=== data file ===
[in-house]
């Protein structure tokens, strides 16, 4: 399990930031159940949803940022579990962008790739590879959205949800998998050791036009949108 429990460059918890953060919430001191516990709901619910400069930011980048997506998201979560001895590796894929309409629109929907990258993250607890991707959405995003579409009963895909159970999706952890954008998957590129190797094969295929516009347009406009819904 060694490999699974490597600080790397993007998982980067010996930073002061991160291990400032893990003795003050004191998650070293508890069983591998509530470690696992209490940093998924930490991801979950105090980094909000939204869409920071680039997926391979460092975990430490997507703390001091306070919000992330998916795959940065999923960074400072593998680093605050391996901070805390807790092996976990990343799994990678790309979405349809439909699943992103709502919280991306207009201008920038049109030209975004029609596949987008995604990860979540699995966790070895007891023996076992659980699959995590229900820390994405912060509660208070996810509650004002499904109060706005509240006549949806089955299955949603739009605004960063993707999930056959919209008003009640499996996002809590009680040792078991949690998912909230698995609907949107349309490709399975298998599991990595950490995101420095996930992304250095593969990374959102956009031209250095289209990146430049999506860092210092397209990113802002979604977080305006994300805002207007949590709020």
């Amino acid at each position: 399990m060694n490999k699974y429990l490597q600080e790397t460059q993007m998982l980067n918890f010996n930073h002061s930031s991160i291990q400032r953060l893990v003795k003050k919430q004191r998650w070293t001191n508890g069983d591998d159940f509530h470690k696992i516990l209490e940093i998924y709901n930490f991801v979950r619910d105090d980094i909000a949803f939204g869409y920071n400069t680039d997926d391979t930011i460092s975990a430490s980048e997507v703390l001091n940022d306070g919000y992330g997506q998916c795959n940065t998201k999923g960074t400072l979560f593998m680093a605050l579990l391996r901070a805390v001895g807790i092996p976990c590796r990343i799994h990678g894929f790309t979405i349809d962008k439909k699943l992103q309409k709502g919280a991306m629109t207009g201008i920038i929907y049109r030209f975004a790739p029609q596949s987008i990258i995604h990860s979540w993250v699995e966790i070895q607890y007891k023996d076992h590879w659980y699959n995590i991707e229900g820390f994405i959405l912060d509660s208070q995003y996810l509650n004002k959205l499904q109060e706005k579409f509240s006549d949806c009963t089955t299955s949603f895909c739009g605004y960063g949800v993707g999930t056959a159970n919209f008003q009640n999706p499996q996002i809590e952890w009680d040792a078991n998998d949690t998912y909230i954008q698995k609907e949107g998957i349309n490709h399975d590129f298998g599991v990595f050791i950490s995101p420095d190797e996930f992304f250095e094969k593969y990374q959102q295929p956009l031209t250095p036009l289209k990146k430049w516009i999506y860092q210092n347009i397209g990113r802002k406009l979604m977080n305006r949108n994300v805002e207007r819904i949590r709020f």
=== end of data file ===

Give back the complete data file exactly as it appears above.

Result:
[in-house]
């Protein structure tokens, strides 16, 4: 399990930031159940949803940022579990962008790739590879959205949800998998050791036009949108 429990460059918890953060919430001191516990709901619910400069930011980048997506998201979560001895590796894929309409629109929907990258993250607890991707959405995003579409009963895909159970999706952890954008998957590129190797094969295929516009347009406009819904 060694490999699974490597600080790397993007998982980067010996930073002061991160291990400032893990003795003050004191998650070293508890069983591998509530470690696992209490940093998924930490991801979950105090980094909000939204869409920071680039997926391979460092975990430490997507703390001091306070919000992330998916795959940065999923960074400072593998680093605050391996901070805390807790092996976990990343799994990678790309979405349809439909699943992103709502919280991306207009201008920038049109030209975004029609596949987008995604990860979540699995966790070895007891023996076992659980699959995590229900820390994405912060509660208070996810509650004002499904109060706005509240006549949806089955299955949603739009605004960063993707999930056959919209008003009640499996996002809590009680040792078991949690998912909230698995609907949107349309490709399975298998599991990595950490995101420095996930992304250095593969990374959102956009031209250095289209990146430049999506860092210092397209990113802002979604977080305006994300805002207007949590709020």
């Amino acid at each position: 399990m060694n490999k699974y429990l490597q600080e790397t460059q993007m998982l980067n918890f010996n930073h002061s930031s991160i291990q400032r953060l893990v003795k003050k919430q004191r998650w070293t001191n508890g069983d591998d159940f509530h470690k696992i516990l209490e940093i998924y709901n930490f991801v979950r619910d105090d980094i909000a949803f939204g869409y920071n400069t680039d997926d391979t930011i460092s975990a430490s980048e997507v703390l001091n940022d306070g919000y992330g997506q998916c795959n940065t998201k999923g960074t400072l979560f593998m680093a605050l579990l391996r901070a805390v001895g807790i092996p976990c590796r990343i799994h990678g894929f790309t979405i349809d962008k439909k699943l992103q309409k709502g919280a991306m629109t207009g201008i920038i929907y049109r030209f975004a790739p029609q596949s987008i990258i995604h990860s979540w993250v699995e966790i070895q607890y007891k023996d076992h590879w659980y699959n995590i991707e229900g820390f994405i959405l912060d509660s208070q995003y996810l509650n004002k959205l499904q109060e706005k579409f509240s006549d949806c009963t089955t299955s949603f895909c739009g605004y960063g949800v993707g999930t056959a159970n919209f008003q009640n999706p499996q996002i809590e952890w009680d040792a078991n998998d949690t998912y909230i954008q698995k609907e949107g998957i349309n490709h399975d590129f298998g599991v990595f050791i950490s995101p420095d190797e996930f992304f250095e094969k593969y990374q959102q295929p956009l031209t250095p036009l289209k990146k430049w516009i999506y860092q210092n347009i397209g990113r802002k406009l979604m977080n305006r949108n994300v805002e207007r819904i949590r709020f």